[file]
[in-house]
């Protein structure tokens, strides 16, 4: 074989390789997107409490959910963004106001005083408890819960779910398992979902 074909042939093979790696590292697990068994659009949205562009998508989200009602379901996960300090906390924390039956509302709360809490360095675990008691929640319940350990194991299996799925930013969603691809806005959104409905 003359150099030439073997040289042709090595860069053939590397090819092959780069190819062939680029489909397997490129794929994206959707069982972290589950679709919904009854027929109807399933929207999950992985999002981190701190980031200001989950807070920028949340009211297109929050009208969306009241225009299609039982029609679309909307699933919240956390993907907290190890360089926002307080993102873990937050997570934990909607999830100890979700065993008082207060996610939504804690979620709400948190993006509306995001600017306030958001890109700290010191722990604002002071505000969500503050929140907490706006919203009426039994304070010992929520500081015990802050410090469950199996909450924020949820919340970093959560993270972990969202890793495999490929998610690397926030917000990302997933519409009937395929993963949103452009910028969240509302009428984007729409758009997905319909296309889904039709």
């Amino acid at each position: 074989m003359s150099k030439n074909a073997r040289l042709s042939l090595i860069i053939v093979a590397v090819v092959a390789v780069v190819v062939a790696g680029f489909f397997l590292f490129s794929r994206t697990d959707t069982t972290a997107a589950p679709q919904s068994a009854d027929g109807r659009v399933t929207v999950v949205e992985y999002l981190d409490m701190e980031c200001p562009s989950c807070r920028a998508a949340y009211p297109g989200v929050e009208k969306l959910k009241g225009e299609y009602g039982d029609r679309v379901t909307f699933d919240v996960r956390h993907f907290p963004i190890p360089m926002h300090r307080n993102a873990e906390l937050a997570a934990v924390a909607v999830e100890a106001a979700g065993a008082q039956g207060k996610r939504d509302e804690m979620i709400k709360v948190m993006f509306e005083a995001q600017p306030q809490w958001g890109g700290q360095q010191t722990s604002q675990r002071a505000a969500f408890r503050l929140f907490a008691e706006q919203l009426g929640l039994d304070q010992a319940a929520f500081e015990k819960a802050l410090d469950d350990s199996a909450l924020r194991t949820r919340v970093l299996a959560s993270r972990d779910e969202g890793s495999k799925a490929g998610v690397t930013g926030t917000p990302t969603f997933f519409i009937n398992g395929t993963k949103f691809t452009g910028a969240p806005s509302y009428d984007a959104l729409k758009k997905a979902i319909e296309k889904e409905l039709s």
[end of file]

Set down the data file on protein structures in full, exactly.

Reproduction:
[in-house]
């Protein structure tokens, strides 16, 4: 074989390789997107409490959910963004106001005083408890819960779910398992979902 074909042939093979790696590292697990068994659009949205562009998508989200009602379901996960300090906390924390039956509302709360809490360095675990008691929640319940350990194991299996799925930013969603691809806005959104409905 003359150099030439073997040289042709090595860069053939590397090819092959780069190819062939680029489909397997490129794929994206959707069982972290589950679709919904009854027929109807399933929207999950992985999002981190701190980031200001989950807070920028949340009211297109929050009208969306009241225009299609039982029609679309909307699933919240956390993907907290190890360089926002307080993102873990937050997570934990909607999830100890979700065993008082207060996610939504804690979620709400948190993006509306995001600017306030958001890109700290010191722990604002002071505000969500503050929140907490706006919203009426039994304070010992929520500081015990802050410090469950199996909450924020949820919340970093959560993270972990969202890793495999490929998610690397926030917000990302997933519409009937395929993963949103452009910028969240509302009428984007729409758009997905319909296309889904039709």
């Amino acid at each position: 074989m003359s150099k030439n074909a073997r040289l042709s042939l090595i860069i053939v093979a590397v090819v092959a390789v780069v190819v062939a790696g680029f489909f397997l590292f490129s794929r994206t697990d959707t069982t972290a997107a589950p679709q919904s068994a009854d027929g109807r659009v399933t929207v999950v949205e992985y999002l981190d409490m701190e980031c200001p562009s989950c807070r920028a998508a949340y009211p297109g989200v929050e009208k969306l959910k009241g225009e299609y009602g039982d029609r679309v379901t909307f699933d919240v996960r956390h993907f907290p963004i190890p360089m926002h300090r307080n993102a873990e906390l937050a997570a934990v924390a909607v999830e100890a106001a979700g065993a008082q039956g207060k996610r939504d509302e804690m979620i709400k709360v948190m993006f509306e005083a995001q600017p306030q809490w958001g890109g700290q360095q010191t722990s604002q675990r002071a505000a969500f408890r503050l929140f907490a008691e706006q919203l009426g929640l039994d304070q010992a319940a929520f500081e015990k819960a802050l410090d469950d350990s199996a909450l924020r194991t949820r919340v970093l299996a959560s993270r972990d779910e969202g890793s495999k799925a490929g998610v690397t930013g926030t917000p990302t969603f997933f519409i009937n398992g395929t993963k949103f691809t452009g910028a969240p806005s509302y009428d984007a959104l729409k758009k997905a979902i319909e296309k889904e409905l039709s």